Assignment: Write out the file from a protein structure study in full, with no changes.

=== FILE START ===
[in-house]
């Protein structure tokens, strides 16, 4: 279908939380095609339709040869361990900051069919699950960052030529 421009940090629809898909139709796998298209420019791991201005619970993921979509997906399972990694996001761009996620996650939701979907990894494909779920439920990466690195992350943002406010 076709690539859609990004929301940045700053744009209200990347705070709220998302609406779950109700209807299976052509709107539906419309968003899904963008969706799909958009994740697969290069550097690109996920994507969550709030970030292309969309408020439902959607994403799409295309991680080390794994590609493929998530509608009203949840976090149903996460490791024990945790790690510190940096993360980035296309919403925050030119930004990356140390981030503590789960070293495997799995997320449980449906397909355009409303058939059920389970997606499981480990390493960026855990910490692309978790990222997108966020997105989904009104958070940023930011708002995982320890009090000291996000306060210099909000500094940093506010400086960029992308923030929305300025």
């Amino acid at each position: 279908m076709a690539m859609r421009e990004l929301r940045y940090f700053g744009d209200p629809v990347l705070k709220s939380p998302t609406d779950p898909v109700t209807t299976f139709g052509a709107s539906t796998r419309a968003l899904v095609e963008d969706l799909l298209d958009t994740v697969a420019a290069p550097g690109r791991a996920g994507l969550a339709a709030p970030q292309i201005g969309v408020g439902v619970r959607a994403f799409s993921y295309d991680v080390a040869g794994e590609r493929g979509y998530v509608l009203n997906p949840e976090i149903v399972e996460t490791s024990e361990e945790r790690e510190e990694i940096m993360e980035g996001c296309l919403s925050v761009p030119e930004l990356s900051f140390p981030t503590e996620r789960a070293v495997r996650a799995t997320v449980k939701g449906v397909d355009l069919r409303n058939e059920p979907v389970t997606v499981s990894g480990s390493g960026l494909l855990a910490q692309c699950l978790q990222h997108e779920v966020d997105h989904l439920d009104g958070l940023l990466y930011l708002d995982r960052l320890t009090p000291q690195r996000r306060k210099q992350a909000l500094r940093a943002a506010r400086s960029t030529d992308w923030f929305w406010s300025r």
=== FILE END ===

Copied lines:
[in-house]
């Protein structure tokens, strides 16, 4: 279908939380095609339709040869361990900051069919699950960052030529 421009940090629809898909139709796998298209420019791991201005619970993921979509997906399972990694996001761009996620996650939701979907990894494909779920439920990466690195992350943002406010 076709690539859609990004929301940045700053744009209200990347705070709220998302609406779950109700209807299976052509709107539906419309968003899904963008969706799909958009994740697969290069550097690109996920994507969550709030970030292309969309408020439902959607994403799409295309991680080390794994590609493929998530509608009203949840976090149903996460490791024990945790790690510190940096993360980035296309919403925050030119930004990356140390981030503590789960070293495997799995997320449980449906397909355009409303058939059920389970997606499981480990390493960026855990910490692309978790990222997108966020997105989904009104958070940023930011708002995982320890009090000291996000306060210099909000500094940093506010400086960029992308923030929305300025």
């Amino acid at each position: 279908m076709a690539m859609r421009e990004l929301r940045y940090f700053g744009d209200p629809v990347l705070k709220s939380p998302t609406d779950p898909v109700t209807t299976f139709g052509a709107s539906t796998r419309a968003l899904v095609e963008d969706l799909l298209d958009t994740v697969a420019a290069p550097g690109r791991a996920g994507l969550a339709a709030p970030q292309i201005g969309v408020g439902v619970r959607a994403f799409s993921y295309d991680v080390a040869g794994e590609r493929g979509y998530v509608l009203n997906p949840e976090i149903v399972e996460t490791s024990e361990e945790r790690e510190e990694i940096m993360e980035g996001c296309l919403s925050v761009p030119e930004l990356s900051f140390p981030t503590e996620r789960a070293v495997r996650a799995t997320v449980k939701g449906v397909d355009l069919r409303n058939e059920p979907v389970t997606v499981s990894g480990s390493g960026l494909l855990a910490q692309c699950l978790q990222h997108e779920v966020d997105h989904l439920d009104g958070l940023l990466y930011l708002d995982r960052l320890t009090p000291q690195r996000r306060k210099q992350a909000l500094r940093a943002a506010r400086s960029t030529d992308w923030f929305w406010s300025r």